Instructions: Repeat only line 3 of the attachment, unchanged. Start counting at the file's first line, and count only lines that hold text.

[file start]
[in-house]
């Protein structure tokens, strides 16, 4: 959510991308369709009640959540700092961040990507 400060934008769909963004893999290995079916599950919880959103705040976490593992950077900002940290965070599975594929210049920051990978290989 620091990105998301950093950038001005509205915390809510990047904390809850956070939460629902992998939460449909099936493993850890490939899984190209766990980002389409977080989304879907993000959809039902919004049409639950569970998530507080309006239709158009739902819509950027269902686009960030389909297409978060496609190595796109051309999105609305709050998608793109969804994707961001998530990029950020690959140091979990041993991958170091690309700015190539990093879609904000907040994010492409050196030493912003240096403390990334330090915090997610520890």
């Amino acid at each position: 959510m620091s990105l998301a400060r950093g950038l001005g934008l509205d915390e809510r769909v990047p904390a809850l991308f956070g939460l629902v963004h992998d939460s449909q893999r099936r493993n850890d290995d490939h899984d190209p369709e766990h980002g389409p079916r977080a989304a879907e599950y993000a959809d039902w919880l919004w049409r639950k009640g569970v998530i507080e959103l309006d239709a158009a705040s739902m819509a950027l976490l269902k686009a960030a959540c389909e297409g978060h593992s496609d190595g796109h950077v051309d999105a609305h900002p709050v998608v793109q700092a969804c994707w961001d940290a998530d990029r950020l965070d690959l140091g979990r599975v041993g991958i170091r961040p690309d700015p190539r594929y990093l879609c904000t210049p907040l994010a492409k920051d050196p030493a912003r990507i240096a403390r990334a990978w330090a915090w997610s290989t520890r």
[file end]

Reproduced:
């Amino acid at each position: 959510m620091s990105l998301a400060r950093g950038l001005g934008l509205d915390e809510r769909v990047p904390a809850l991308f956070g939460l629902v963004h992998d939460s449909q893999r099936r493993n850890d290995d490939h899984d190209p369709e766990h980002g389409p079916r977080a989304a879907e599950y993000a959809d039902w919880l919004w049409r639950k009640g569970v998530i507080e959103l309006d239709a158009a705040s739902m819509a950027l976490l269902k686009a960030a959540c389909e297409g978060h593992s496609d190595g796109h950077v051309d999105a609305h900002p709050v998608v793109q700092a969804c994707w961001d940290a998530d990029r950020l965070d690959l140091g979990r599975v041993g991958i170091r961040p690309d700015p190539r594929y990093l879609c904000t210049p907040l994010a492409k920051d050196p030493a912003r990507i240096a403390r990334a990978w330090a915090w997610s290989t520890r």